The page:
Politics & Policy

President Paul: Rand Rising?

Some in the GOP resent the younger Paul and worry he’s too radical. They should take another look.

Palm Beach, Fla. — Those who doubted that Rand Paul was will running for president need to change their minds after considering how he energized the conservative grass roots with his 13-hour Senate filibuster last week.

Paul took a narrow issue — as he put it, “whether an American can be killed by a drone on American soil without first being charged with a crime” — and captured the attention of political activists. As social media lit up with praise for his efforts, many of his fellow senators joined him on the floor, in solidarity with his demand that the Obama administration answer a question it had legalistically evaded for days. Representative Keith Rothfus of Pennsylvania was part of a group of House members who went to the Senate floor to “stand with Rand.” “The atmosphere was electric, “ he says. “Republicans felt we were advancing.”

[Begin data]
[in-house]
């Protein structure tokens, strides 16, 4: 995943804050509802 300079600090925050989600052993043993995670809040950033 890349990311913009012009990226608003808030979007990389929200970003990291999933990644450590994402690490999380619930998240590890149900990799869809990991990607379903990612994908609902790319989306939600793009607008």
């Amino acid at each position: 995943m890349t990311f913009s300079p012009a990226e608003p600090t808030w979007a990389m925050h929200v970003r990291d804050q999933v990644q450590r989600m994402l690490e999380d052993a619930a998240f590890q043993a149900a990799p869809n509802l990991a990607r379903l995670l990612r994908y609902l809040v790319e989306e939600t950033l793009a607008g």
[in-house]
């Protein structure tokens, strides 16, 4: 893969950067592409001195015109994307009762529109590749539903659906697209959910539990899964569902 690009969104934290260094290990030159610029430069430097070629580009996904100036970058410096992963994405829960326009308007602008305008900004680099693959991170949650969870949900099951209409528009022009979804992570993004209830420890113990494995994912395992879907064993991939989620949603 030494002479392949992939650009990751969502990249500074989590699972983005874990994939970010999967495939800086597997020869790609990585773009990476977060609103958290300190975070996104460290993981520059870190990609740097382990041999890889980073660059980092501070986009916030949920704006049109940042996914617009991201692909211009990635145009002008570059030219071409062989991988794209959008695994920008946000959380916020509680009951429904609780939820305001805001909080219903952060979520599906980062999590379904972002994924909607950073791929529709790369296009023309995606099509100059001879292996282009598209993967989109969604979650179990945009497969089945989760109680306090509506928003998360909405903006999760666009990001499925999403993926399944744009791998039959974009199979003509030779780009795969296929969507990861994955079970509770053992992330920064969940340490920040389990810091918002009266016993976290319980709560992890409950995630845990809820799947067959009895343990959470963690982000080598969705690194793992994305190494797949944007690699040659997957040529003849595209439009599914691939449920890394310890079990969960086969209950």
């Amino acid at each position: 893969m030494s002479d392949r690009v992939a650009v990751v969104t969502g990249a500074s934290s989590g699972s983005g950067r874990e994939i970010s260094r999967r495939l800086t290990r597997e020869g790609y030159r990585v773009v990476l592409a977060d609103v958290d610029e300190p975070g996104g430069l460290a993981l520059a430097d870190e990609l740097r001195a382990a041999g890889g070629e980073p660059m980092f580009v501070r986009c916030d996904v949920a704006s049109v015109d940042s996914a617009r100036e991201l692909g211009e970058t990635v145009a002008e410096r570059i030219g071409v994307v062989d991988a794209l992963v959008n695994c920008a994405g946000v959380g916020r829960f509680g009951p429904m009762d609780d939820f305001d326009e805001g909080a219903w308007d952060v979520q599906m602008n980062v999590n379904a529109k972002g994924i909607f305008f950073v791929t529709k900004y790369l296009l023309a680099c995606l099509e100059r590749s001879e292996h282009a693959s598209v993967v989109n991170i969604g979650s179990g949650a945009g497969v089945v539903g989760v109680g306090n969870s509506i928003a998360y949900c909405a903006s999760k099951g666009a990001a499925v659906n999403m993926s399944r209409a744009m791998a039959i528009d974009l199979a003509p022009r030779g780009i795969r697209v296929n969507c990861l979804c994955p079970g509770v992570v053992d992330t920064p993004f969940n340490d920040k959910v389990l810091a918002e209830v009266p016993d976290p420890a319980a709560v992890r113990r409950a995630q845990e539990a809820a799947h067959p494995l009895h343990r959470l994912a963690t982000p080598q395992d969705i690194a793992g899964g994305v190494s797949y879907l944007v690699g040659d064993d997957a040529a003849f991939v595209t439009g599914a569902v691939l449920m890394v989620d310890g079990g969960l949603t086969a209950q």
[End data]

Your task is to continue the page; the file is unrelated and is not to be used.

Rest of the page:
The day after the filibuster, Attorney General Eric Holder capitulated and finally gave Paul a direct answer: “‘Does the President have the authority to use a weaponized drone to kill an American not engaged in combat on American soil?’ The answer to that question is no.” 

Rand Paul isn’t as direct when asked whether he is running for president, but he says he is “seriously” considering it. If he does enter the race, he will clearly do so by stepping out of what he views as an establishment straitjacket that keeps conservatives from communicating their message to young people, Hispanics, and disillusioned independents.

“We’ve got to appeal to younger voters, the West Coast, people who view Republicans as in league with crony capitalists and the wealthy, and those who are suspicious of endless foreign interventions,” he says. “Otherwise, we are going to become a niche product for red states.”

Much of the GOP establishment obviously resents Rand Paul’s arrival on the national stage. Take John McCain, who tangled frequently with Rand’s father, Ron Paul, when they both ran in the GOP primaries in 2008. A front-page photo in the New York Times captured him glowering as he happened to share an elevator with Rand Paul in the Capitol building last week. McCain told reporters that if the younger Paul “wants to be taken seriously, he needs to do more than pull political stunts that fire up impressionable libertarian kids.”